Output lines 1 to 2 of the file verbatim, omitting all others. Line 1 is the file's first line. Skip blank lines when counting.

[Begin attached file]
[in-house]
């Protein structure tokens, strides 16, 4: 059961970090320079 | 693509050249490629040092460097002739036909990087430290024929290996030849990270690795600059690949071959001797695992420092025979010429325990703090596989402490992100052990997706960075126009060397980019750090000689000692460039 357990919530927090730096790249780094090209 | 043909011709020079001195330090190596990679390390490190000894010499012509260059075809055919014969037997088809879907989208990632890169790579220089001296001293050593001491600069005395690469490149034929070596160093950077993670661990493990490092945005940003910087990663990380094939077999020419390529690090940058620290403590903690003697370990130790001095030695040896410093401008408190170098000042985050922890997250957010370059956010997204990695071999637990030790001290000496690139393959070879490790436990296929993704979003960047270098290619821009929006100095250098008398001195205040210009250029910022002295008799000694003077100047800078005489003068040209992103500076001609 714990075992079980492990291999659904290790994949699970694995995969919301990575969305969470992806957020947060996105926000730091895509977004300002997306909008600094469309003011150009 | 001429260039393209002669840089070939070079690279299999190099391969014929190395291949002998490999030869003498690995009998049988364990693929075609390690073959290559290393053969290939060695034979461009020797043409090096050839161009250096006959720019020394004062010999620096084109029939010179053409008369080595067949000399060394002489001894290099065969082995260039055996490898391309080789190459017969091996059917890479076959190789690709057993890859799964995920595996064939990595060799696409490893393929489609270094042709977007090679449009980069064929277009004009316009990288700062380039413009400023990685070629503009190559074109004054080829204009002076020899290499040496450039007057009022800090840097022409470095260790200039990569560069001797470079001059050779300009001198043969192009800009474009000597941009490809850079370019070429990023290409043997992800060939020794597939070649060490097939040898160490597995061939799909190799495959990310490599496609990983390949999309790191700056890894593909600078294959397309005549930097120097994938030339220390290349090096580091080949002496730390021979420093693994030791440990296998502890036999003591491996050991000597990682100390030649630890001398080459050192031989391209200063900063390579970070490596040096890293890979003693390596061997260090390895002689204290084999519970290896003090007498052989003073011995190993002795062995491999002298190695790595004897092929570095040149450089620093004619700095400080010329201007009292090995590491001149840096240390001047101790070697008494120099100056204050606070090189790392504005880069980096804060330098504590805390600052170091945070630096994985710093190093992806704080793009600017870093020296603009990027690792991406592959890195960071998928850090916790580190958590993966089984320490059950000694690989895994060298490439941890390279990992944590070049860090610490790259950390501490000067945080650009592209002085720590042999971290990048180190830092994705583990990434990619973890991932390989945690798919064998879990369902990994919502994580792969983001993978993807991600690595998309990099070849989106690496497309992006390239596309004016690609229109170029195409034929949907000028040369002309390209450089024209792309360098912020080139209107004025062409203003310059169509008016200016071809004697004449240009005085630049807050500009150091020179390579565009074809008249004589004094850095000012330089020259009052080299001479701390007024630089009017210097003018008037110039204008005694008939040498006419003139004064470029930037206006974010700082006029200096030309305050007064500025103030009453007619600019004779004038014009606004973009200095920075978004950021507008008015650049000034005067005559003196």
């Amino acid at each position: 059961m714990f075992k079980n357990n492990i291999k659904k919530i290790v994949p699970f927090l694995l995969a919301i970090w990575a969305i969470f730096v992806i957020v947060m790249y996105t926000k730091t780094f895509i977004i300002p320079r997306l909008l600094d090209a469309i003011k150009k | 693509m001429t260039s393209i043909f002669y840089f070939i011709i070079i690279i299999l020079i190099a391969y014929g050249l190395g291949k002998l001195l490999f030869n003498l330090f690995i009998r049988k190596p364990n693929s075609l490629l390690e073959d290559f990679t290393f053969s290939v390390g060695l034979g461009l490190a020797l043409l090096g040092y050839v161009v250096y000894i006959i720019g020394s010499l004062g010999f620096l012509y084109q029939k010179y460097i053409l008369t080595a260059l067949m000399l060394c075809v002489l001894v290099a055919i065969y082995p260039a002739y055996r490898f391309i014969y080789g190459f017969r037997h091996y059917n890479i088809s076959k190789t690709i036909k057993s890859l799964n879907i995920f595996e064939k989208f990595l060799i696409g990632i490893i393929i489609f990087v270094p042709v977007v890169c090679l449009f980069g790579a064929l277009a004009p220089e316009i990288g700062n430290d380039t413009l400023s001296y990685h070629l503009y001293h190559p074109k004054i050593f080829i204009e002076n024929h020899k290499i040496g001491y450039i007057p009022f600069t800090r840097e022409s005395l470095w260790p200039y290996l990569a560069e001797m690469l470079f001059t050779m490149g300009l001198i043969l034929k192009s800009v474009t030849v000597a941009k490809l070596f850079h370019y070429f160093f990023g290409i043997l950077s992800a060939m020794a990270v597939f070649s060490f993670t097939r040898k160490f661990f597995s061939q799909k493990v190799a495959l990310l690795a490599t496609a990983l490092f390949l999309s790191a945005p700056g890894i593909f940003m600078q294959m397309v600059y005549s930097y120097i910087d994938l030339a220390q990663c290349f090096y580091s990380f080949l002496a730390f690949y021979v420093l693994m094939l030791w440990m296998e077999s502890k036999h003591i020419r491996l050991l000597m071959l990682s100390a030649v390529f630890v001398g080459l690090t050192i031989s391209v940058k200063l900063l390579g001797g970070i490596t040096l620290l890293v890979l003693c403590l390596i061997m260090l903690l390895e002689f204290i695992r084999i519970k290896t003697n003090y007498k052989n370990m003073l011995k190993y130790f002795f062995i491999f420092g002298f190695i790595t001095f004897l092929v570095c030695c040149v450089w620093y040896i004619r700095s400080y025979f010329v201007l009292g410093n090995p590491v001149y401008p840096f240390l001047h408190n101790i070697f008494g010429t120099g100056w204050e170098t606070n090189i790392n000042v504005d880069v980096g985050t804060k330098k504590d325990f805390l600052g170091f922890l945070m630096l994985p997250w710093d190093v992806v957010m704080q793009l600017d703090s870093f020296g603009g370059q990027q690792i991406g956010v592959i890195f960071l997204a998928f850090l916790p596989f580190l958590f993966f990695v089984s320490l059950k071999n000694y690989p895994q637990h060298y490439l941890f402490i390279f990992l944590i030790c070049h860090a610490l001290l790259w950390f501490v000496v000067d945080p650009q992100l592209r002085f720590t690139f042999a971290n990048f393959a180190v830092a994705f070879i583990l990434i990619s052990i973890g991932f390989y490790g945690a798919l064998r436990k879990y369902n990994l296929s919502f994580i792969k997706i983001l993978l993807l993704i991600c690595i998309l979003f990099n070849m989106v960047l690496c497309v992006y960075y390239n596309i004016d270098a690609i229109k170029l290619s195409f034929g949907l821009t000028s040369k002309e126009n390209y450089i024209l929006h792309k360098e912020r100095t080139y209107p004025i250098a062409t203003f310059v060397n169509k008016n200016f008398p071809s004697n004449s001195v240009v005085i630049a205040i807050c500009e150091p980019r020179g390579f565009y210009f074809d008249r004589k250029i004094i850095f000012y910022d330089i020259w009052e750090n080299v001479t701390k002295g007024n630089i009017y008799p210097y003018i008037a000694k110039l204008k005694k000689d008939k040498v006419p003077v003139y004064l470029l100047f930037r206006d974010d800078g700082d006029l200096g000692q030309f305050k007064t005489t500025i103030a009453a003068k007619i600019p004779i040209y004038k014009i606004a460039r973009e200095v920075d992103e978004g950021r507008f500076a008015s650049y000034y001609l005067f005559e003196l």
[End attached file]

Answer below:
[in-house]
């Protein structure tokens, strides 16, 4: 059961970090320079 | 693509050249490629040092460097002739036909990087430290024929290996030849990270690795600059690949071959001797695992420092025979010429325990703090596989402490992100052990997706960075126009060397980019750090000689000692460039 357990919530927090730096790249780094090209 | 043909011709020079001195330090190596990679390390490190000894010499012509260059075809055919014969037997088809879907989208990632890169790579220089001296001293050593001491600069005395690469490149034929070596160093950077993670661990493990490092945005940003910087990663990380094939077999020419390529690090940058620290403590903690003697370990130790001095030695040896410093401008408190170098000042985050922890997250957010370059956010997204990695071999637990030790001290000496690139393959070879490790436990296929993704979003960047270098290619821009929006100095250098008398001195205040210009250029910022002295008799000694003077100047800078005489003068040209992103500076001609 714990075992079980492990291999659904290790994949699970694995995969919301990575969305969470992806957020947060996105926000730091895509977004300002997306909008600094469309003011150009 | 001429260039393209002669840089070939070079690279299999190099391969014929190395291949002998490999030869003498690995009998049988364990693929075609390690073959290559290393053969290939060695034979461009020797043409090096050839161009250096006959720019020394004062010999620096084109029939010179053409008369080595067949000399060394002489001894290099065969082995260039055996490898391309080789190459017969091996059917890479076959190789690709057993890859799964995920595996064939990595060799696409490893393929489609270094042709977007090679449009980069064929277009004009316009990288700062380039413009400023990685070629503009190559074109004054080829204009002076020899290499040496450039007057009022800090840097022409470095260790200039990569560069001797470079001059050779300009001198043969192009800009474009000597941009490809850079370019070429990023290409043997992800060939020794597939070649060490097939040898160490597995061939799909190799495959990310490599496609990983390949999309790191700056890894593909600078294959397309005549930097120097994938030339220390290349090096580091080949002496730390021979420093693994030791440990296998502890036999003591491996050991000597990682100390030649630890001398080459050192031989391209200063900063390579970070490596040096890293890979003693390596061997260090390895002689204290084999519970290896003090007498052989003073011995190993002795062995491999002298190695790595004897092929570095040149450089620093004619700095400080010329201007009292090995590491001149840096240390001047101790070697008494120099100056204050606070090189790392504005880069980096804060330098504590805390600052170091945070630096994985710093190093992806704080793009600017870093020296603009990027690792991406592959890195960071998928850090916790580190958590993966089984320490059950000694690989895994060298490439941890390279990992944590070049860090610490790259950390501490000067945080650009592209002085720590042999971290990048180190830092994705583990990434990619973890991932390989945690798919064998879990369902990994919502994580792969983001993978993807991600690595998309990099070849989106690496497309992006390239596309004016690609229109170029195409034929949907000028040369002309390209450089024209792309360098912020080139209107004025062409203003310059169509008016200016071809004697004449240009005085630049807050500009150091020179390579565009074809008249004589004094850095000012330089020259009052080299001479701390007024630089009017210097003018008037110039204008005694008939040498006419003139004064470029930037206006974010700082006029200096030309305050007064500025103030009453007619600019004779004038014009606004973009200095920075978004950021507008008015650049000034005067005559003196």